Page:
index of maize was noted under C5 plant geometry compared to C7 and C3. Harvest index of black gram was higher
in pigeon pea + black gram system (1:1or1:2) compared to maize + black gram systems (1:1or 1:2).. With regards to
phosphorus management practices, maximum harvest index of pigeon pea and black gram were recorded with 50%

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RDP+ Nano-P 40 ppm followed by 100 % RDP and Nano-P 40 ppm while in case of maize, higher harvest index
was registered under 100 % RDP followed by 50% RDP+ Nano-P 40 ppm and Nano-P 40 ppm. Minimum harvest
index in all plant geometry were reported under no phosphorus application (Table 3). Grain and straw yield of
pigeon pea, maize and black gram increased as results of increasing levels of phosphorus up to 100 % RDP.
However, maximum increase in yield was reported when 50 % of phosphotic fertilizer with Nano-P40 ppm applied
plots. Mardalipour et al. (2014) observed that Nano bio-fertilizer application in wheat increased spike length, spike
number, seed number, seed number in spike, seed weight and number of days until maturity. Generally, Nano bio-
fertilizer application increased crop growth and improved yield and yield components through extending growing
period. Tarafdar et al. (2012) reported that under arid condition (40 ppm concentration) foliar application of Nano-
phosphorus gave 80 kg ha-1 P of cluster bean and pearl millet. The improvement in yield components might have
resulted from favorable influence of phosphorus nutrition on the growth parameters (plant height, LAI, branching
and dry matter accumulation) finally leading to greater nutrient uptake, efficient partitioning of metabolites,
adequate translocation and accumulation of photosynthesis (Tisdale et al., 1995).

Such observations were also recorded by Yadav et al. (1992), Singh et al. (1998), Shivran et al. (2000) and Adhikari
et al. (2014). The increase in grain, as well as biological yield and harvest index of pigeon pea due to application of
Nano-P and phosphatic fertilizer was largely a function of improved growth, translocation of more photosynthates
from source to sink and consequent development of yield attributes. These results are in conformity with the results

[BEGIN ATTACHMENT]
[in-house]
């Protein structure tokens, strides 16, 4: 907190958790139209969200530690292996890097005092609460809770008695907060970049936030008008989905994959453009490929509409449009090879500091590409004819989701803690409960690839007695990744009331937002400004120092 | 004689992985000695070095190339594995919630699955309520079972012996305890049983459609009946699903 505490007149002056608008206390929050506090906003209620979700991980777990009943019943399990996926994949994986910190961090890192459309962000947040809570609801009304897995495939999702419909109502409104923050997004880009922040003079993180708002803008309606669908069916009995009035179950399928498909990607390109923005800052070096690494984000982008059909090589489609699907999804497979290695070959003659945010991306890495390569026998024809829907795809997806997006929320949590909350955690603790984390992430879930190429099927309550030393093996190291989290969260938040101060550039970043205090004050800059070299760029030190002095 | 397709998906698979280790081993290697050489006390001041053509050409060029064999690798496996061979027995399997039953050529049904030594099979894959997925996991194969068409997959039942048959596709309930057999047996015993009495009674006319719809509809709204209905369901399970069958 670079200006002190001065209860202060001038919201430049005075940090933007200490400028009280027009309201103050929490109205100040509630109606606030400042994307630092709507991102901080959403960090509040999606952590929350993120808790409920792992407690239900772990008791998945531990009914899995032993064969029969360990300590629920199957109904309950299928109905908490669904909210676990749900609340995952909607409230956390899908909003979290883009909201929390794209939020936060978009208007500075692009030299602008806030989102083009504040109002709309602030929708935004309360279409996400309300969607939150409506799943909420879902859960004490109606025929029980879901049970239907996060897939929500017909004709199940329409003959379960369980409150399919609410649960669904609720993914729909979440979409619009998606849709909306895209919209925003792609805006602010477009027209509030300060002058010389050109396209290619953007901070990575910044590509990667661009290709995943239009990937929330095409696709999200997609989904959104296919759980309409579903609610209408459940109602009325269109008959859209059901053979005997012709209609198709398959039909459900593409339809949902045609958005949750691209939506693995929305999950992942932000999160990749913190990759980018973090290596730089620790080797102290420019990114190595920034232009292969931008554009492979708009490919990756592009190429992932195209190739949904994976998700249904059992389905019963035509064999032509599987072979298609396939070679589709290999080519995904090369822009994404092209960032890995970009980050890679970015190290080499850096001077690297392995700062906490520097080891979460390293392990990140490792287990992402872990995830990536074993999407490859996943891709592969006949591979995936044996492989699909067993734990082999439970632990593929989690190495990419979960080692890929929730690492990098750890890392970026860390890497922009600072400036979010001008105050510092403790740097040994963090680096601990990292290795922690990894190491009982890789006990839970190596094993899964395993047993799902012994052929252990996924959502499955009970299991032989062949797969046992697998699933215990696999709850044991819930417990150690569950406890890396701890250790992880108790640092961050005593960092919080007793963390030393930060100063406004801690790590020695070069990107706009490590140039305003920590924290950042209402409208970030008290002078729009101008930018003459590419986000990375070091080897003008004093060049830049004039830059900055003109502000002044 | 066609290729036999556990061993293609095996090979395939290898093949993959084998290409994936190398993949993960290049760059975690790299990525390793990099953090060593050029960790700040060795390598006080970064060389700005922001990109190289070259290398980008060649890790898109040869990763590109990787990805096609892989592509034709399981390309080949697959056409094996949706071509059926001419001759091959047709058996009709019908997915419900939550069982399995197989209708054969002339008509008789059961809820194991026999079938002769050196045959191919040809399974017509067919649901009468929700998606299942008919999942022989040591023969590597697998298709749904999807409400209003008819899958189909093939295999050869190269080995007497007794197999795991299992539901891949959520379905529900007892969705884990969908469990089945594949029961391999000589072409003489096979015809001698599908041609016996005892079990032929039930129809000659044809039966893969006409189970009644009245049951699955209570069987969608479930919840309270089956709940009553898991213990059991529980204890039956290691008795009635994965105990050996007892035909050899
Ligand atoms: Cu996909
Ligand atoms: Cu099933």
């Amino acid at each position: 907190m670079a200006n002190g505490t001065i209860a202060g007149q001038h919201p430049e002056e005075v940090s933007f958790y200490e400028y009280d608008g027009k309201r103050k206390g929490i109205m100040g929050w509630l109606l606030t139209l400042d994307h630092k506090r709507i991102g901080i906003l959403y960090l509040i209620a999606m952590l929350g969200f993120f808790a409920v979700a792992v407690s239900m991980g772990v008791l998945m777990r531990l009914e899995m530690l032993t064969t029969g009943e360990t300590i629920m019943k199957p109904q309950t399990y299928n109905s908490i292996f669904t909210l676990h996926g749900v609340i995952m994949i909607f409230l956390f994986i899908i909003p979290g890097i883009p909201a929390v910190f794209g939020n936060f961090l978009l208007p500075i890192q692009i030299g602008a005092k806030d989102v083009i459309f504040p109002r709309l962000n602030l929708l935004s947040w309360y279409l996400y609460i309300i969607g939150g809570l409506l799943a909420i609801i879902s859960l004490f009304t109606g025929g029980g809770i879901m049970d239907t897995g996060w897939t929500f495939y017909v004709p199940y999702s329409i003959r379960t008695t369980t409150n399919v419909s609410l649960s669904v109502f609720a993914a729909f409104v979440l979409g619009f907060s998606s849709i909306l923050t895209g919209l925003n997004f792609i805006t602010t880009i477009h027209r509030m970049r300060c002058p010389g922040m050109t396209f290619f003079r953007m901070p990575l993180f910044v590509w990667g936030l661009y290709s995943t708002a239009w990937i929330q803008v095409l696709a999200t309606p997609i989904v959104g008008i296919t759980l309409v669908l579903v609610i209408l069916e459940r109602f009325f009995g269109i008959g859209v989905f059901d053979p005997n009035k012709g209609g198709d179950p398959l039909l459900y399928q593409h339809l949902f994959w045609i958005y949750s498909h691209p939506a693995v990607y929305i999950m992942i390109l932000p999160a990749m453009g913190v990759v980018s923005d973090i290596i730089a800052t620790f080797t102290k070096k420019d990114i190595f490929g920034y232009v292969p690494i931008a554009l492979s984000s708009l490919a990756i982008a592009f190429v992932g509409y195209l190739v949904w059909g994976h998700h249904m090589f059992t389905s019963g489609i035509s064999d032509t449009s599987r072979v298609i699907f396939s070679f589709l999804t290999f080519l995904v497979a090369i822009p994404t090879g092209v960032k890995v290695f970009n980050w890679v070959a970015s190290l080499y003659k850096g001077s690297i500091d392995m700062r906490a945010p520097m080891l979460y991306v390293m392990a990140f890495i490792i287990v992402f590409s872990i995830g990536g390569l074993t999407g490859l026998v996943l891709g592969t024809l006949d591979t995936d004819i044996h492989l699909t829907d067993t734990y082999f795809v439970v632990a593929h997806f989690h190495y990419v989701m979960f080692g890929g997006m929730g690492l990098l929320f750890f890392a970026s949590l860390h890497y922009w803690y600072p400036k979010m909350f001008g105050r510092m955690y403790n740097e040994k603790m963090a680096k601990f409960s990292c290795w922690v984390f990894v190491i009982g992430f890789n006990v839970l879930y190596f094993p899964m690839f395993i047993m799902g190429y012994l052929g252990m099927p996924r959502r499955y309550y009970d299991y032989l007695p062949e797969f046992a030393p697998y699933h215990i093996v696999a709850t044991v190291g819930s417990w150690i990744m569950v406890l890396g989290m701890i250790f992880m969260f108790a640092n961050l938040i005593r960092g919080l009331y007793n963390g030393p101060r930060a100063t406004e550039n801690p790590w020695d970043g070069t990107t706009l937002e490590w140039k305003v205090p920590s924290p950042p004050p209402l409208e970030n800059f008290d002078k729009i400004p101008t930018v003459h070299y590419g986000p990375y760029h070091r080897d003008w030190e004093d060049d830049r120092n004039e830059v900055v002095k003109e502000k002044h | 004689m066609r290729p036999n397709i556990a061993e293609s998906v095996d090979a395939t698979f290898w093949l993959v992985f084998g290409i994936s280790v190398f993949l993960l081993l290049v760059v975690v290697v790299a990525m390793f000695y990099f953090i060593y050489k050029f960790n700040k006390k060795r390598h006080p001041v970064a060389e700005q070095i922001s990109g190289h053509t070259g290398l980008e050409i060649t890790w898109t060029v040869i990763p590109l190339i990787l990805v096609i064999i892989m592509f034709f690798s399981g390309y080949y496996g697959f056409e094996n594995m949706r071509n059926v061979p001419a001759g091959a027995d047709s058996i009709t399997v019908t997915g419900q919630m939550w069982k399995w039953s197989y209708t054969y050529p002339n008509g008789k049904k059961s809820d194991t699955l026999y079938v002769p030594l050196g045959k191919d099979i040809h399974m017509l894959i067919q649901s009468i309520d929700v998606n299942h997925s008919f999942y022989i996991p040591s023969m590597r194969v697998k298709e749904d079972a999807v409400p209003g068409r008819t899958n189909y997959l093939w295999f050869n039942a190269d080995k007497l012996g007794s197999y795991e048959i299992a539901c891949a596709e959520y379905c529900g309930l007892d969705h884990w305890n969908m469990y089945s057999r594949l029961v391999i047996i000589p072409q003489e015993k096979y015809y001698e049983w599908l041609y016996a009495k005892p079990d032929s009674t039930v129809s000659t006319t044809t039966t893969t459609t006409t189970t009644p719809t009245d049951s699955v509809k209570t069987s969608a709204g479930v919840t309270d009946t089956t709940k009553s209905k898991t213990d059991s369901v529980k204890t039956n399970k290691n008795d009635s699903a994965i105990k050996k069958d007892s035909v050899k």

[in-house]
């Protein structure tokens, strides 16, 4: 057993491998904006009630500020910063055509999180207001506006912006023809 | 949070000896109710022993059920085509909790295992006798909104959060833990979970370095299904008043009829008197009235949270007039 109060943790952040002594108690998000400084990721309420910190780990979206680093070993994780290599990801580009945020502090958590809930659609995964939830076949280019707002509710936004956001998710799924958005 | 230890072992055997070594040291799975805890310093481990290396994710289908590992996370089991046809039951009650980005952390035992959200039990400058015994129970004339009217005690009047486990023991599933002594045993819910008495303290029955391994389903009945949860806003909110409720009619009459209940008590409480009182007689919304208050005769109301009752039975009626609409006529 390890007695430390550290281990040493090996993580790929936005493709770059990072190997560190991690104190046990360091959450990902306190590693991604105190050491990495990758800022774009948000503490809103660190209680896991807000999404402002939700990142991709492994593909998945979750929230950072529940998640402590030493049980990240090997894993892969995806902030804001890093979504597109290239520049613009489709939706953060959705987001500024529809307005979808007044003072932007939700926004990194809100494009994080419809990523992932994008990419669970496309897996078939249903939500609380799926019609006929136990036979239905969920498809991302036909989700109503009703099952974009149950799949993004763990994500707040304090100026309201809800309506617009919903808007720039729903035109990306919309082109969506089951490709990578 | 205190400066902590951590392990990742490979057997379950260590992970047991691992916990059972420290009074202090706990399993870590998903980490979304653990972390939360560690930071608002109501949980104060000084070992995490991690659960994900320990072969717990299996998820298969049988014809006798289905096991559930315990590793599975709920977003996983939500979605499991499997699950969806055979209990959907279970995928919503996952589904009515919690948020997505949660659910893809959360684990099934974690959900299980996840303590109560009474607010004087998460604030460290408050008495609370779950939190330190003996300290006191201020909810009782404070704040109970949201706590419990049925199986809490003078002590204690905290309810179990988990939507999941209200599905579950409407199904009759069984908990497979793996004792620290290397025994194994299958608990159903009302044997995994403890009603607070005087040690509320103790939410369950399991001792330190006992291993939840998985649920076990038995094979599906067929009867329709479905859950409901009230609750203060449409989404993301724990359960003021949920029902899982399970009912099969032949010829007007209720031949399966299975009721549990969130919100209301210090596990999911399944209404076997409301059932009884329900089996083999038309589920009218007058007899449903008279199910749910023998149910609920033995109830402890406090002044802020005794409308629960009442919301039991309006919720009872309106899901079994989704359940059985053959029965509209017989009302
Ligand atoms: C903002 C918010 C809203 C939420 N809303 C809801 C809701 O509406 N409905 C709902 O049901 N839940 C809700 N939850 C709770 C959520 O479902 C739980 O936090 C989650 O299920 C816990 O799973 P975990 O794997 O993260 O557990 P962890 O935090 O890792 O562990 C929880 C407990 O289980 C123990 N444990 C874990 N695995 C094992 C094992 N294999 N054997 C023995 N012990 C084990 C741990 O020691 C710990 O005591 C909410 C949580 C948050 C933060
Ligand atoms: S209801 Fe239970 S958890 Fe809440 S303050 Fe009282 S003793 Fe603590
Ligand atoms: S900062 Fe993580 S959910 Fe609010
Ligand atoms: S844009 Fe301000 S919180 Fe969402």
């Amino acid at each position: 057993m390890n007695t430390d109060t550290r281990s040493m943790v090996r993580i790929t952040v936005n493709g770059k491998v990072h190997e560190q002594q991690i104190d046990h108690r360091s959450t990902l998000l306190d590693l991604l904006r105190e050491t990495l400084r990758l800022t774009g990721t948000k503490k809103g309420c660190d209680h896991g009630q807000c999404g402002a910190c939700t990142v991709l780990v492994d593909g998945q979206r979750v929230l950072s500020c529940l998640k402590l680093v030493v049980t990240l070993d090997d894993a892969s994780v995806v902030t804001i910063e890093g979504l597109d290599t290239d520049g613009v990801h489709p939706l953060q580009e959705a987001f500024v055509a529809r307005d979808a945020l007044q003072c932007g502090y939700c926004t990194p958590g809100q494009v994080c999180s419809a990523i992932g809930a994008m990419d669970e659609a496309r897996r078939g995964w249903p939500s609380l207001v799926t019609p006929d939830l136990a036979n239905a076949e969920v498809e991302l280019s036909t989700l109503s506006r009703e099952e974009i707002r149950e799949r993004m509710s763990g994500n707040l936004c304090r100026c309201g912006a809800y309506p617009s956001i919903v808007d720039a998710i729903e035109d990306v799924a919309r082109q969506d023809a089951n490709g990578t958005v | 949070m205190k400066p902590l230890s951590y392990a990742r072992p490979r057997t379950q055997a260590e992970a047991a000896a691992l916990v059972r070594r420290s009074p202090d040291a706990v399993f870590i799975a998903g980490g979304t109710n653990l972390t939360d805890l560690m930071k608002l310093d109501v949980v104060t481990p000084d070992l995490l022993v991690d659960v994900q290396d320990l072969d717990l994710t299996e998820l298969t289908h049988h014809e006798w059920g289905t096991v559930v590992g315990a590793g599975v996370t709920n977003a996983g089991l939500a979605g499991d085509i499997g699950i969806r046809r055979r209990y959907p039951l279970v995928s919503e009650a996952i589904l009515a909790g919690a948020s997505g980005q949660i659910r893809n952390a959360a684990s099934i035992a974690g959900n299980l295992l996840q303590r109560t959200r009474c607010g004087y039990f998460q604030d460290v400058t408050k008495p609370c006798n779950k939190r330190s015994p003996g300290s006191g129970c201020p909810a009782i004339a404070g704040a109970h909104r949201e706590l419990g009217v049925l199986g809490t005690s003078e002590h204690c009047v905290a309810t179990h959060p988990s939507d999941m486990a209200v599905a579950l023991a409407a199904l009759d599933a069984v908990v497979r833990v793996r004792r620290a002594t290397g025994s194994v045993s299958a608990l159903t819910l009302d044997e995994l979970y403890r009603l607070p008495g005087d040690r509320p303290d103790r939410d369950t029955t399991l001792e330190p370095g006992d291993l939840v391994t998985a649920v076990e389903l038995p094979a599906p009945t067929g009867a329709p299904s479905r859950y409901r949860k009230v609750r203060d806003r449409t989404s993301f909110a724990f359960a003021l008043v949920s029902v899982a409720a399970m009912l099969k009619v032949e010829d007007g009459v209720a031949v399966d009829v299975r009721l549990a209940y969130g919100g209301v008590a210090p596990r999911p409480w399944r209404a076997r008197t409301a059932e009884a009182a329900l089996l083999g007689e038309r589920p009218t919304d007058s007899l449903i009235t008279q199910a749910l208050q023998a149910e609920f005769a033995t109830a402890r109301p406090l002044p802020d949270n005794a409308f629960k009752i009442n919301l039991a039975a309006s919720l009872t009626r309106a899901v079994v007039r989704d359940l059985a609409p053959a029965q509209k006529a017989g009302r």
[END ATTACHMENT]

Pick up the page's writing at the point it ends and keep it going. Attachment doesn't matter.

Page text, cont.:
of Chittapur et al. (1994) and Jat and Ahlawat (2003). Application of phosphorus also enhanced the yield attributes
viz., pods plant-1, grains pod-1 and grain, and Stover yields of black gram.

System productivity /Black gram equivalent yield (kg ha -1):-


Data on system productivity i.e. Black gram equivalent yield (Table 4) as influenced by cropping system and
phosphorus management sown in Table 6 reflect that, black gram equivalent yield (1763 kg ha-1) was recorded
under pigeon pea + black gram 1:1 system which is statistically at par with pigeon pea +black gram 1:2 followed by
maize + black gram 1:2 and maize + black gram 1:1. All the crop combination gave higher black gram equivalent
yield and was found superior over sole crop of black gram, pigeon pea and maize. The lowest black gram
equivalent yield was obtained with sole maize (884 kg ha-1). However, cropping system C4 and C6 recorded
significantly superior system productivity over C5 and C7 treatments. With regards to phosphorus management
practices, it markedly influenced the black gram equivalent yield as evident from data. Maximum black gram
equivalent yield (1438 kg ha-1) was registered under 50% RDP + Nano-P 40 ppm(P3) which was at par with 100 %
RDP (P4) followed by Nano-P 40 ppm (P2). The application of no phosphorus (P 1) recorded lowest system
productivity (1111 kg ha-1).

Interaction effect between crop combination and phosphorous management was significant. System productivity of
pigeon pea + black gram 1:1(C4) or pigeon pea + black gram 1:2 systems (C6) with application of Nano-P 40 ppm
(P2) in similar crop combination were found superior to no phosphorus application (P 1) whereas, maize + black gram
1:1 (C5) or maize + black gram 1:2 (C7) with application of Nano-P 40 ppm (P2) remained at par with no phosphorus
application (P1) in similar crop combination. However, maximum system productivity was recorded under pigeon
pea + black gram 1:1 (C4) X 50% RDP+ 40 ppm Nano-P (P3) which remained at par with C6 x P3, C4 x P4 and C6 x
P4 but superior to the rest of the combinations.

The BEY of interaction table indicated that pigeon pea + black gram 1:1 was found maximum at all the phosphorus
levels i.e. P2, P3 and P4 which was at par with pigeon pea + black gram 1:2. Maximum BEY (1977) was recorded
with the treatment combination of pigeon pea +black gram 1:1with50% RDP +Nano- P 40ppm (P3). It was observed
that at different levels of P in pigeon pea + black gram 1:1 the BEY increase significantly up to P3 after that i.e. at P4
the BEY reduced significantly. In maize + black gram 1:1 (C5) and maize + black gram 1:2 (C7) the BEY was
increase significantly up to P3 but at P 4 the increase was not significant. In case of C7 (maize + black gram 1:2)
again BEY increased significantly up to P 3.

T P1- P2- P3-50 P4- Mean


r Contr
B P BNano- P B RDP
% P B100% P B P
e G ol P G P 40 P G + P G RDP P G P
C 8 8 1 1 1
a / ppm / Nano- / / /
1C 1 9 8 1 1 1 1 1 0 1
t M M P 40 M M M
-2 8 6 9 0 7 2 3 1 0 1
m ppm
-S
e 8 3 5 1 0 9 3 0
o
S 3 7 6 4
n 1140
lo
t
el
e
B
G
ISSN: 2320-5407 Int. J. Adv. Res. 6(12), 1137-1143

C 3 3 3 3 3
C
3 4 (0 5 (1 6 (5 6 (6 5 (3
-4 4 1
1 2 8
1 7 6
1 3 2
1 7 4
1
C 3 ( 2 ( 3 ( 4 ( 3 (
-S
5C
9
2
2
0
3 2
9
2
1
3 5
9
1
2
3 9
0
3
2
3 1
5
5
1
3
o 5 ( 6 ( 8 ( 7 ( 6 (
P
-6 6 4
0 6 3
2 7 1
6 6 5
7 6 6
4
lP
C 5
4 (86 54 (9 2
6 1
( 7
5 1
( 9
5 (9
7 5 1 2
-M
eM 1
6
7
5
2 6
0
6
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1
7
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3 8
9
0
0
3 9
4
3
9
2
+
7
+ 5 9)9 5 )4
1 7 )6
1 7 )3
1 )1
P
-eB 0 6
6 0 6
8 7 9
1 4 7
2 3 3
9
B
Table
P 1:-Grain2 yield (kgha 5) ) as influenced
)5
-1 7 0
))